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World Wide Family

by Amy Conrad Stokes, Executive Director, Infinite Family

oved by the orphan crisis in Africa, my husband and I decided to adopt a baby from South Africa in 2001. During our 2003 journey to South Africa to finalize the adoption of our son, Calder Qhawe, it became clear to me that there simply are not enough adults remaining to nurture Africa’s orphaned and vulnerable children. The entrenched reasons for this are many: drought, racial segregation, transitory labor, lack of access to medical care, and poverty, all of which have been made exponentially worse by the HIV/AIDS pandemic.

It is very unusual for a disaster to exclusively remove the most productive and essential segment of a population, namely young adults who provide for and raise their children, the next generation. Yet, this is exactly what has happened in Africa. A couple of years ago Catholic Relief Services, reported that one in eight households in Sub-Saharan Africa was led by a child under age 18. And the orphaning is projected to continue for at least another three decades. Children on the Brink, 2004, researched and written by UNAIDS, UNICEF and USAID, projects 50 million children in Sub-Saharan Africa will be orphaned by 2010.

These children are left with insurmountable barriers to becoming economically independent adults. Children are frequently forced to leave school because they cannot afford the school fees or uniforms and are needed to care for sick family members. Family savings are extinguished trying to keep parents alive. Without other means to provide for themselves and their siblings, children are extremely vulnerable and ripe for exploitation via gangs or “sugar daddies”, drugs, and prostitution.

Knowing the challenges these children face just to survive, how can we expect them to become the effective and productive adults they need to be to advance their communities’ and countries’ future without the attention of a caring adult?

Mass adoption is not the best answer, or even a viable option, for changing the situations of most African orphaned and vulnerable children. But, communications technologies available today allow each of us to be part of the worldwide virtual village that embraces the lives of these children via Infinite Family.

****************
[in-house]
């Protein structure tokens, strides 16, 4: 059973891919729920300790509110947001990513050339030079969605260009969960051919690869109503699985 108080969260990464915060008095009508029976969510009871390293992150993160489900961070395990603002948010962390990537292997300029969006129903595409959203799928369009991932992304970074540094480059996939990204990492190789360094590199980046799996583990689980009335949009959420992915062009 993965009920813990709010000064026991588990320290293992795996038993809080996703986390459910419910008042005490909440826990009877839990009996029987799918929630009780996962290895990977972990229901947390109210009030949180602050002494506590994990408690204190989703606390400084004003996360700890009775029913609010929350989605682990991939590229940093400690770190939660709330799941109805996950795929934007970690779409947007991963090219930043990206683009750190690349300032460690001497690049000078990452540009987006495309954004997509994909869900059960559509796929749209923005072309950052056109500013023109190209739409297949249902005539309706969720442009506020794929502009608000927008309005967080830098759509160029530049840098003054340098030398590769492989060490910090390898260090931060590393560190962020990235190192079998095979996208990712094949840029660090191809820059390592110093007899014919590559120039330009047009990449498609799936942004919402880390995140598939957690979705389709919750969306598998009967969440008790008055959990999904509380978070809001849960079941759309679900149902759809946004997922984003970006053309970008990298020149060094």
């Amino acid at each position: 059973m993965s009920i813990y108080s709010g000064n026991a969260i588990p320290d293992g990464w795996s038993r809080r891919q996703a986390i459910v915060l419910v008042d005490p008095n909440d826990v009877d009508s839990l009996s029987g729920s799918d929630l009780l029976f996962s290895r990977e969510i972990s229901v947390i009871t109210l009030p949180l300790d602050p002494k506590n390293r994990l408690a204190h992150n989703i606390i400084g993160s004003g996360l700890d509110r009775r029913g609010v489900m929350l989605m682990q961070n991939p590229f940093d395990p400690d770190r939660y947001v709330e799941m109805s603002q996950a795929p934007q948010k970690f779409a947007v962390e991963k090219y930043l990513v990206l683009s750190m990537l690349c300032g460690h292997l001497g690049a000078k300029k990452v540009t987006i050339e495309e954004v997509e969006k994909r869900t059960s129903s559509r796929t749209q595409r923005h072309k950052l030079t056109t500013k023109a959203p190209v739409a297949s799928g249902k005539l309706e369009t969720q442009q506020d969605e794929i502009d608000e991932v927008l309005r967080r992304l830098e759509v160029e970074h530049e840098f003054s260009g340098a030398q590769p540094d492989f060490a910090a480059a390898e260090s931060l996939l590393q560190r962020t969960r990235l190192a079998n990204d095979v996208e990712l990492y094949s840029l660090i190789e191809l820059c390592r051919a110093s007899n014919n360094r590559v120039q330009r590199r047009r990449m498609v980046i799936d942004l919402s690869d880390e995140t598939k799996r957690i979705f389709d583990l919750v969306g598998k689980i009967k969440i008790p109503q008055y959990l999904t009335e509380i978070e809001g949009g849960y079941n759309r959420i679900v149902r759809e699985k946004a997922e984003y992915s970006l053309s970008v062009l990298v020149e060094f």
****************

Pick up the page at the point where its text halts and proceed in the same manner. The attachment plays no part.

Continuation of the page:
• What IF, you could help a child stay and succeed in school?
  • What IF you could make a child know they are not alone and bring a smile?
  • What IF you could help a child believe in the future and prepare for it!

Using Infinite Family’s secure internet platform for email, video conferencing and other tools, each of us can have a direct impact on the daily life and well-being of an African child thousands of miles away. American adult volunteers, called “Net Families,” are partnered with African orphans and vulnerable children, called “Net Buddies,” to build relationships, share their lives and prepare the children to fulfill their dreams. Net Families and Net Buddies are linked by shared interests and concern for each other rather than geographic proximity or cultural definitions.

Kids need so much more than money – they need time and attention. Infinite Family allows us to share what we know, to show who we are, and to help orphaned youth access worldwide opportunities. If children know that someone cares, they start making “smart” decisions about their health and school; they start planning for the future – one they couldn’t imagine before. Today’s technology offers each of us the opportunity of a lifetime, the chance to really help a child build a life they didn’t know they could have. We will all benefit from the realization of their potential.

For more information about Infinite Family, please contact:
Amy Conrad Stokes

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